Commentary on the Gospel: The Eternal Fruit of Holiness

Gospel for the 11th Sunday in Ordinary Time (Year B), and commentary.

Gospel (Mk 4:26-34)

Jesus said to the crowds, “The kingdom of God is as if a man should scatter seed upon the ground, and should sleep and rise night and day, and the seed should sprout and grow, he knows not how. The earth produces of itself, first the blade, then the ear, then the full grain in the ear. But when the grain is ripe, at once he puts in the sickle, because the harvest has come.”

And he said, “With what can we compare the kingdom of God, or what parable shall we use for it?It is like a grain of mustard seed, which, when sown upon the ground, is the smallest of all the seeds on earth; yet when it is sown it grows up and becomes the greatest of all shrubs, and puts forth large branches, so that the birds of the air can make nests in its shade.”

With many such parables he spoke the word to them, as they were able to hear it; he did not speak to them without a parable, but privately to his own disciples he explained everything.


Jesus is addressing a large crowd. Many of those listening to him work on the land and live from its fruits. So, as we read at the end of this passage, Jesus speaks to them in a way they are able to understand.

But our Lord not only wanted them to understand his words from an intellectual point of view. He wanted to fill them with enthusiasm for the message he is trying to convey, so that they would grasp that the words they were hearing were meant to become life.

What is the eager hope of a sower? Without doubt, to see what he sows bear fruit. Therefore Jesus wants to sow in those listening to him the holy desire to have a fruitful life. He wants to sow in them desires for holiness, for a fully fulfilled life.

So he insists that the seed will “sprout and grow, he knows not how.” Our Lord wants to remind us that our deeds, when we do them in union with God, when we seek his glory, are never sterile. The testimony of Sacred Scripture is unanimous in this regard: when we work out of love for God, fruit will always come. “My chosen ones shall not labor in vain” (Is 65:23); “therefore, my beloved brethren, be steadfast, immovable, always abounding in the work of the Lord, knowing that in the Lord your labor is not in vain” (1 Cor 15:58).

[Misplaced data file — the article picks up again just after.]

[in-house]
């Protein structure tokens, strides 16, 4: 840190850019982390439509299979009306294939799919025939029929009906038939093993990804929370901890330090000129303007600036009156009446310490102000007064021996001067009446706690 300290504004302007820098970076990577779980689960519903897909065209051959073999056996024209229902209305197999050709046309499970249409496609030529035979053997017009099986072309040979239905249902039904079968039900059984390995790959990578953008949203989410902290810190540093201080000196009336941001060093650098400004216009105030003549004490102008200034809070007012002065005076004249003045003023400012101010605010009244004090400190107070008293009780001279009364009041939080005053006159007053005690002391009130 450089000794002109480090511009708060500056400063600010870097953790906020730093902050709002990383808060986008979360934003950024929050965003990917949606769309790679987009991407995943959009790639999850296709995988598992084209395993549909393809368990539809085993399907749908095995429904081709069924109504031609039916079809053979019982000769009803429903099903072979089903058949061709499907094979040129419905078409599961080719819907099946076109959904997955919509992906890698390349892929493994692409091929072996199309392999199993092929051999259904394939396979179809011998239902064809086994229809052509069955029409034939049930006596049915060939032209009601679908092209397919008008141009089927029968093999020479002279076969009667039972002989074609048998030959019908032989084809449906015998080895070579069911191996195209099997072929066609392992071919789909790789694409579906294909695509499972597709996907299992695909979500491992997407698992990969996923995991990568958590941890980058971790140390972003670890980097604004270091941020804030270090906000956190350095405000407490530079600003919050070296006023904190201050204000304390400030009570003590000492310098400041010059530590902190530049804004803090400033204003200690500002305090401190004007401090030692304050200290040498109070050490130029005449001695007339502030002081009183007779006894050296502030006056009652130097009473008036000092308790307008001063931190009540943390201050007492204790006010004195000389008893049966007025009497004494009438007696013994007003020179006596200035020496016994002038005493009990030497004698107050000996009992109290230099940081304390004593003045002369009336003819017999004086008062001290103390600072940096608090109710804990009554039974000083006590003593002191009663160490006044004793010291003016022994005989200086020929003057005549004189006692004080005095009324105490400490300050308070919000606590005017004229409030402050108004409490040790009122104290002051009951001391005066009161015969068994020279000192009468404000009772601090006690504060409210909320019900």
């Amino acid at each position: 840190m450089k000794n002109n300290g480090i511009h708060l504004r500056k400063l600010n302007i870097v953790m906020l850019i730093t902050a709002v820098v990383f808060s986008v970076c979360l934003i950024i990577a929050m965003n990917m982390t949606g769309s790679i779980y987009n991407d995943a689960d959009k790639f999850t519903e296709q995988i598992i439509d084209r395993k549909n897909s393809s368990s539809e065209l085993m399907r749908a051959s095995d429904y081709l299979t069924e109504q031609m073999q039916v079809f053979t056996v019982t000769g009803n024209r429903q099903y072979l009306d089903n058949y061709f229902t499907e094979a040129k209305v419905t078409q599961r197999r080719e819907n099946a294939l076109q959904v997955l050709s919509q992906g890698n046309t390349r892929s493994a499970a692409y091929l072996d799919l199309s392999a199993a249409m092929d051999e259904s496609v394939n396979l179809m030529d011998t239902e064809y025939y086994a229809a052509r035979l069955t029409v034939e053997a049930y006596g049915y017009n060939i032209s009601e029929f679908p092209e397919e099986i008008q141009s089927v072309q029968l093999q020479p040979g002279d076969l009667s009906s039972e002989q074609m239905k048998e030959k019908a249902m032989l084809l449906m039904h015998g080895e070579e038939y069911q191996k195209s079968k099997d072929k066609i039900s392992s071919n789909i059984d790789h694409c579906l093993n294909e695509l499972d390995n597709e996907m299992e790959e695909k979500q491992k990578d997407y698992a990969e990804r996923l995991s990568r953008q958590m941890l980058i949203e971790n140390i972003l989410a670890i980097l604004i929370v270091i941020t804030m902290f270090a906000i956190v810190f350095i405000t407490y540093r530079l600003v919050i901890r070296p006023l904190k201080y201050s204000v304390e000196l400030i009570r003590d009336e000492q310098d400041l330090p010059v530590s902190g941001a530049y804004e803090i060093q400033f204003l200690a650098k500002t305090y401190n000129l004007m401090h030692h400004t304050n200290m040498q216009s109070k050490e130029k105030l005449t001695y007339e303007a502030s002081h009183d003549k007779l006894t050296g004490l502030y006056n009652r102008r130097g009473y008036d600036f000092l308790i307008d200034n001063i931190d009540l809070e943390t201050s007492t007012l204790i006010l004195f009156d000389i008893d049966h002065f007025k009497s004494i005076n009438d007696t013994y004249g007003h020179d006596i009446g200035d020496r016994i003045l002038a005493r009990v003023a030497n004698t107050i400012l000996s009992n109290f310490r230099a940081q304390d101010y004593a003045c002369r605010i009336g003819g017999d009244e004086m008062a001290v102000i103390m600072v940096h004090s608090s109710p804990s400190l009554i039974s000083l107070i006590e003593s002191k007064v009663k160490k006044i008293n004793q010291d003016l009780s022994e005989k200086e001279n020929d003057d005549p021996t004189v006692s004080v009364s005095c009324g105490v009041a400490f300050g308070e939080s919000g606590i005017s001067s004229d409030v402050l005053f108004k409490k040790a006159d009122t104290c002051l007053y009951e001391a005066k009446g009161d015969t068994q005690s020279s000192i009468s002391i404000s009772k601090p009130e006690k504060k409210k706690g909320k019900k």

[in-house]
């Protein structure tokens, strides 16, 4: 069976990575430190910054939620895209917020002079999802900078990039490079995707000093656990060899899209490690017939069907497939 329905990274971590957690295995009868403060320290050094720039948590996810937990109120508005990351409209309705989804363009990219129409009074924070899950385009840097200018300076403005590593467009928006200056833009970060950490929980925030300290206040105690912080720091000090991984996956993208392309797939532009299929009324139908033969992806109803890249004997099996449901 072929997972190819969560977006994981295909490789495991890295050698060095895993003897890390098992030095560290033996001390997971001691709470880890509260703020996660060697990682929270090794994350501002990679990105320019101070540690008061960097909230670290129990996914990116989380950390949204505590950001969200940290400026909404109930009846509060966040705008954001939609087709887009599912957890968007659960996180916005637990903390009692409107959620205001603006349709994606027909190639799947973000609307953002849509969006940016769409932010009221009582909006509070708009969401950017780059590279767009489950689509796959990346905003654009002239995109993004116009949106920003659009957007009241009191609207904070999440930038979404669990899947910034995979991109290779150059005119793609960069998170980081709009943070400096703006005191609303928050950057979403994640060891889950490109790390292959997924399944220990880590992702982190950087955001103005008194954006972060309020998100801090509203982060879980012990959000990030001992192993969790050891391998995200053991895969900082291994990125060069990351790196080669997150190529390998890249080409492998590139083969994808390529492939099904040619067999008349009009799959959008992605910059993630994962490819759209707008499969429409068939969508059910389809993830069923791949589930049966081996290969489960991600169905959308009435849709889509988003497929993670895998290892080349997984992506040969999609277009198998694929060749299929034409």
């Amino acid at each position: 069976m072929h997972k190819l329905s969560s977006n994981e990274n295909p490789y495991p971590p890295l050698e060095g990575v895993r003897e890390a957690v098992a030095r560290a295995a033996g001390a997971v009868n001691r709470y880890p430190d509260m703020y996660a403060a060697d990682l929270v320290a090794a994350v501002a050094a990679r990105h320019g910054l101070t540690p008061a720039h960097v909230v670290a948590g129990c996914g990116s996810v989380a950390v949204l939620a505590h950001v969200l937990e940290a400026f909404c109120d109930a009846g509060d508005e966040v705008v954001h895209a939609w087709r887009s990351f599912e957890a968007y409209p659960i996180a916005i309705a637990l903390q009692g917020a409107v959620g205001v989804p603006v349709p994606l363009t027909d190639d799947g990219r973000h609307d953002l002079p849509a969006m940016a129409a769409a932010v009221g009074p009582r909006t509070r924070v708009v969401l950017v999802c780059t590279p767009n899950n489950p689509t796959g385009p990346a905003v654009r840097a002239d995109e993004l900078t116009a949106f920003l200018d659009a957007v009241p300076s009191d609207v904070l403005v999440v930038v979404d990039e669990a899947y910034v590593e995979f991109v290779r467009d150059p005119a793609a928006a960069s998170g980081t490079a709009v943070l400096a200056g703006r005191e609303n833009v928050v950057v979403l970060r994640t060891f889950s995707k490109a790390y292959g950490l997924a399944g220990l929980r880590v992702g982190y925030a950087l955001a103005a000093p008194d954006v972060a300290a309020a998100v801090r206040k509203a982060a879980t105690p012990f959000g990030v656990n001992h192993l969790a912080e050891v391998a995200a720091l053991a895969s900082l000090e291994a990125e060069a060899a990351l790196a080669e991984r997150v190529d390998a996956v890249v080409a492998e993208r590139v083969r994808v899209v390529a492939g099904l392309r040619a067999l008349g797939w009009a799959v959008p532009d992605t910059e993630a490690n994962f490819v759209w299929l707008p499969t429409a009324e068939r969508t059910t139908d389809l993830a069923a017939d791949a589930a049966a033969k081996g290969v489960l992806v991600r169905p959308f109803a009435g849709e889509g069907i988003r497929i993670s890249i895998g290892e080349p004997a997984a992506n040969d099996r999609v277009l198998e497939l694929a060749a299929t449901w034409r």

One of the great challenges to our faith can be, with the passage of time, the meager impact of our daily work, the apparent lack of progress in our spiritual life. Hence Jesus wants to encourage us not to give up, to remember that the Holy Spirit is acting in our soul without our realizing it and makes our life fruitful without us knowing how. Our faith, so many times, needs to be expressed in tenacious perseverance: “by your endurance you will gain your souls” (Lk 21:19).

But Jesus goes further. He wants us to bear a great abundance of fruit (cf. Jn 15:5). That is why he makes use of the image of the mustard seed, which “becomes the greatest of all shrubs, and puts forth large branches.”

To verify the truth of this invitation from our Lord, we need only look at the lives of the saints. We see so many examples of apparently ordinary lives, which perhaps went unnoticed by their contemporaries, but which have produced deep and lasting fruit. Don’t we continue to draw nourishment from the teachings of Saint Augustine and Saint Thomas? Don’t we continue to draw light from the writings of Saint Teresa and Saint John of the Cross? Doesn’t our heart continue to be moved by the courageous example of young people such as the martyrs Saint Tarsicius and Saint Maria Goretti? They were like the grain of mustard seed: lives that in the eyes of many were insignificant, but that today enable so many people to “make nests in its shade.”

Thus, as on so many other occasions, Jesus wants to encourage us not to be afraid of holiness. God the Father is the “vine-grower” (cf. Jn 15:1) who wants to see us have a fruitful life. Hence this Gospel passage can be a wonderful opportunity to fully open the door of our heart to the Holy Spirit, who is the one who imbues each of our deeds with eternal value, including the most prosaic and ordinary ones, if we do them with love.

The lives of Our Lady and Saint Joseph were two humble “seeds” that God wanted to sow in Nazareth. They bore and will bear for all eternity abundant fruit, in whose shade the whole Church is sheltered.